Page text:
Mini yet mighty, these nuclear power reactors have 3 Premiers becoming ‘besties’ with the Canadian uranium industry
Three Canadian premiers agreed they want more nuclear power in a meeting of like minds prior to the Council of Federation in December. Ontario, Saskatchewan and New Brunswick premiers signed a memorandum of understanding to work together to get small modular reactors (SMRs).
Mini yet mighty, these nuclear power reactors could replace coal and diesel power. In remote locations, they would give Canadians access to clean, green, stable energy and reduce their power pollution footprint.
And note to investors, if the government wants more nuclear power, they will want more uranium. In 2018, more uranium was mined in Canada than any other country – 531,608 tU, about one-fifth of the world total.
The case for SMRs
Despite still being on the drafting table in Canada, SMRs are striking a power chord in the green energy hungry world.
These efficient power plants may produce less than 300 electrical megawatts (MWe), but can be easily constructed, moved and installed. Even off-grid. Multiple units can be linked to supply more power. For Canada’s vast, remote northern lands, the solution makes perfect sense.
Get our daily investorintel update
Look for SMRs to be of greatest benefit to two areas of the Canadian landscape: remote indigenous communities and large, heavy industry sites like mining. For remote indigenous communities SMRs would replace diesel generators—reducing air and noise pollution in the community and for the fuel delivery. It would stop the pileup of empty drums and their potential environmental damage. An SMR could also enable new local industries and water treatment facilities.
Mining itself is a great candidate for SMRs. With most mines being in remote parts of Canada they are an ideal locations to use SMRs. The technology could reduce on-site air pollution for the ones that use diesel power plants and heavy equipment. The all-electric mine is a key focus in the industry to improve on-site air quality and reduce pollution.
In terms of health and safety, the World Nuclear Association states that SMRs are safer than large nuclear power plants due to a design that reduces the chance of a meltdown. Importantly there is no direct air pollution, a leading cause of early death in many industrialized areas.
The premiers of Ontario, Saskatchewan, and New Brunswick are looking for ways to reduce the pollution associated with burning coal for power. Saskatchewan gets half of its electricity from coal-fired power plants. New Brunswick still operates one coal-fired plant. Ontario closed its coal plants and now needs more nuclear and natural gas electricity supply.
SMRs could become a new export technology. Canada is well-known for its CANDU nuclear technology, but there is no Canadian design yet for an SMR. There are about 50 SMR designs being developed worldwide at this time, and many countries want well-designed SMRs to work for them.
Canada launched a process in 2018 to prepare a roadmap to explore the potential of on- and off-grid applications for small modular reactor technology. The roadmap aims to help position Canada to become a global leader in the emerging SMR market, according to Natural Resources Canada.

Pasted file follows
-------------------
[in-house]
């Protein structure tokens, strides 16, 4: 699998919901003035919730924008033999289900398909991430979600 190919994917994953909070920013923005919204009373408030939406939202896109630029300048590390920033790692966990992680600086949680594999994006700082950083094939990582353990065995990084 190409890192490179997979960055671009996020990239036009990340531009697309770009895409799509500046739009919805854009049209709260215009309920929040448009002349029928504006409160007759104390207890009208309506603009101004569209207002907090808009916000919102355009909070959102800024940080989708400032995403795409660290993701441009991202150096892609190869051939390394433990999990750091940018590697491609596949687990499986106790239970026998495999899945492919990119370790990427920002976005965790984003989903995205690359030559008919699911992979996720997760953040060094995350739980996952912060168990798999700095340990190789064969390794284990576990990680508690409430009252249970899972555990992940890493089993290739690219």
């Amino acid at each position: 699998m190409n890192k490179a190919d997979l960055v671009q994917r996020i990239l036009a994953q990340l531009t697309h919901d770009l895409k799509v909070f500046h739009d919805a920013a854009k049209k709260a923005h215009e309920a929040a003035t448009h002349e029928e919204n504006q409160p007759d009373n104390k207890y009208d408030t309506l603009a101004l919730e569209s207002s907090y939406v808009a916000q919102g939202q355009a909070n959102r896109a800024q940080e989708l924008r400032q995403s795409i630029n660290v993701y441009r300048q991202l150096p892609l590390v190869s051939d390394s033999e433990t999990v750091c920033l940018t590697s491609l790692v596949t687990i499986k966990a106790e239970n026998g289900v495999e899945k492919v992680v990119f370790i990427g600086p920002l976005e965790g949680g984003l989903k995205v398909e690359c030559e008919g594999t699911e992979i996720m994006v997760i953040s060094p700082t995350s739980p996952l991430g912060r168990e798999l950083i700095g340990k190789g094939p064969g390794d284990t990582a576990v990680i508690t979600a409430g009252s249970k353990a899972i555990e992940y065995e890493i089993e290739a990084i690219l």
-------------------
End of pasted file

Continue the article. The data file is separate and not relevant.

Uranium’s appeal comes from its energy content as nuclear fuel. Just 1 kg of uranium 235 [U235] can produce 20 terajoules of energy, or the same energy content of 1,500 tons of coal. Nuclear fuel is usually around 3% U235. This is a fantastic differentiation in volume of fuel of approximately 30 to 1.
The group of premiers expects the process to design and build Canadian SMRs may take eight to ten years. So will the uranium supply be ready? Right now, Canada’s working uranium mines are in Saskatchewan operated and jointly owned by Cameco Corporation (TSX: CCO | NYSE: CCJ), Orano Canada (formerly Areva Resources Canada) and Denison Mines Corp. (TSX: DML | NYSE American: DNN). There are several other deposits and proposed mines in the Athabasca basin of Saskatchewan.
As well, Ontario holds some excellent properties for uranium resource development in the past producing camp at Elliot Lake. If the government works with the mining industry now, and a new mine gets permitted and built, the uranium could be out of the ground in time to supply those SMRs. We hope the premiers continue their forward-thinking to move swiftly to aid the development of new mine supply.
In August of 2019 Russia deployed a floating SMR from their northern port of Murmansk to their remote far east, opposite Alaska. The SMR replaces a coal-fired power plant for Pevek, a city of 50,000. The developer Rosatom sees the unit as an opportunity for clean, green stable energy supplies in harsh and remote conditions.
The premiers of the three provinces want the same opportunities for their own remote locations. And investors can look to Canadian uranium miners as a key partner in this new power play.
Ronald Wortel, MBA, P.Eng. is a mining investment professional with extensive experience in analysis of companies, projects and markets. He worked as both a sell-side ... <Read more about Ron Wortel>